INDIANAPOLIS — Bump day at Indianapolis followed the script.
No surprises, no drama and no drivers getting bumped.
On a day devoid of tension and rumors, all nine drivers who made attempts on the second and final day of Indianapolis 500 qualifications made it into the 33-car field, led by two young Americans — Josef Newgarden and Graham Rahal — who easily had the two fastest cars.
"I don't want to sound too confident, but I knew we would be fine," Newgarden said after the day's best four-lap qualifying run on the 2½-mile oval at 225.731 mph. "I think we would have been okay (Saturday) if we would have had another shot at it."
The lone twist might have come if Mexico's Michel Jourdain made a qualifying attempt. But after failing to top 220 mph in practice — more than 3 mph too slow to make the field — the discouraged Jourdain had his car towed back to Gasoline Alley.
Rahal, who drives for his father, Bobby, the 1986 Indy winner, couldn't quite get his car right. But when it mattered, Rahal ran easily at 225.007 mph to claim the 26th starting spot.
"I've certainly had better (weeks), I've certainly had some that were more challenging," Rahal said of his sixth straight Indy start. "But there have been some mysteries behind a lot of our speed problems."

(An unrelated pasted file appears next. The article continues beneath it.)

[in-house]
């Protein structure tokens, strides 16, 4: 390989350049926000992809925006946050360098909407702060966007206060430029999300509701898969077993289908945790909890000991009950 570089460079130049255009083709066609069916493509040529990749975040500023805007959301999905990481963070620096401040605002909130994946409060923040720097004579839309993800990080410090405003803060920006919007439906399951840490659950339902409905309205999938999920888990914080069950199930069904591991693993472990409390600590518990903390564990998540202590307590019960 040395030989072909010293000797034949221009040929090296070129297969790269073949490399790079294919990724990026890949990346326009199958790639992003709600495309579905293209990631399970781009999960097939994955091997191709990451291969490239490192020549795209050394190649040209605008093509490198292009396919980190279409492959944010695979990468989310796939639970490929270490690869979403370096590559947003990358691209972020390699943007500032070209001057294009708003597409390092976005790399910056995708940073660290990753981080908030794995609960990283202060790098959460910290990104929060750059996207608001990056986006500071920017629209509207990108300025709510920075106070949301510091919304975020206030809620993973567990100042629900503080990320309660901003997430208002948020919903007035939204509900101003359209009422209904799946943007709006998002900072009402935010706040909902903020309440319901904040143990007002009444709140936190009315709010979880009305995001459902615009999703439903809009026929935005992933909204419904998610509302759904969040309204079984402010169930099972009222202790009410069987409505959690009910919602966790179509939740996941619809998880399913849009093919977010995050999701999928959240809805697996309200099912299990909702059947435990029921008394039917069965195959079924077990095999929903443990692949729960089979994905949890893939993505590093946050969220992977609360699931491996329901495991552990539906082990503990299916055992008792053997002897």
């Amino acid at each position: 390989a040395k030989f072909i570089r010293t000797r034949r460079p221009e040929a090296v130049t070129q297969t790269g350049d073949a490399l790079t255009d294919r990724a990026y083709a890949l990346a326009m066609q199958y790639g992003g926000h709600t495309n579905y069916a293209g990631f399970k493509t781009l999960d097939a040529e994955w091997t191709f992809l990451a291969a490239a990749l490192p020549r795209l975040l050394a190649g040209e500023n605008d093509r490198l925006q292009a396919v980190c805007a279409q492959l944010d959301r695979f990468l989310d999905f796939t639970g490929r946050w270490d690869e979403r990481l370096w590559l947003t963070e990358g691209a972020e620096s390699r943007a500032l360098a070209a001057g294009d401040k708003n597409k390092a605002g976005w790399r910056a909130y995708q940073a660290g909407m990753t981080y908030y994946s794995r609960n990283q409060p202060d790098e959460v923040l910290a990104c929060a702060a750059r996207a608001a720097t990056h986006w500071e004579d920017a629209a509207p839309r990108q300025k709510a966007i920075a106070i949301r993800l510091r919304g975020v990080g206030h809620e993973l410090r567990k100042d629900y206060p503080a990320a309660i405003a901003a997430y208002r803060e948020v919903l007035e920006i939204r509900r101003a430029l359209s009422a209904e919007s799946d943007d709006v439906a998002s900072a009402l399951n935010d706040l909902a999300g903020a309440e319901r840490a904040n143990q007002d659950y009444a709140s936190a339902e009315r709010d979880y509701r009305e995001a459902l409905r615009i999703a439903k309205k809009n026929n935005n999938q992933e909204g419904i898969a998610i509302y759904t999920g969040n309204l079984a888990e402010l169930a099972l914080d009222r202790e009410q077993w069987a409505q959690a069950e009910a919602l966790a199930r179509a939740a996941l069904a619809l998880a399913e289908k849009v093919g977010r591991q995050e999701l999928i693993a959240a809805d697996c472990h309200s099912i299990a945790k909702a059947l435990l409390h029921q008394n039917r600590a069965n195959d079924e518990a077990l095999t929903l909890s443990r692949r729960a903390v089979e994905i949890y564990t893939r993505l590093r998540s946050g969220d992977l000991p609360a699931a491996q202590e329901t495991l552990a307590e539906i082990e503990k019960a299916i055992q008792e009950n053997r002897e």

His Rahal Letterman Lanigan team had bigger problems, too. Their third driver was Jourdain, the only driver who missed out.
"We tried to change everything we could, but we just could not go fast enough," said Jourdain, a veteran who has made two 500 starts. "It's no point putting the car in the wall."
Conor Daly — who had a week where an airline lost his HANS device, he crashed in practice, and a Saturday qualifying attempt was derailed by puffs of smoke — made the field as a 21-year-old rookie, inside Row 11 with an average of 223.582.
"I have to thank the crew for all they've done," said Daly, son of former Indy and Formula One driver and TV analyst Derek Daly. "I think they had the car apart at least 15 times after the crash and the problems we had (Saturday)."
Katherine Legge was in line ready to requalify, in case she got bumped, when Jourdain called it a day. The British driver will start 33rd and last after a run of 223.176 mph.
"I haven't slept in like, three days, so I'm going to sleep tonight, which is good," she said.
Her inclusion means the field has a record-tying four women. Dale Coyne Racing's Pippa Mann and Ana Beatriz are the first female teammates in Brickyard history. Both qualified Sunday; Simona de Silvestro got in Saturday.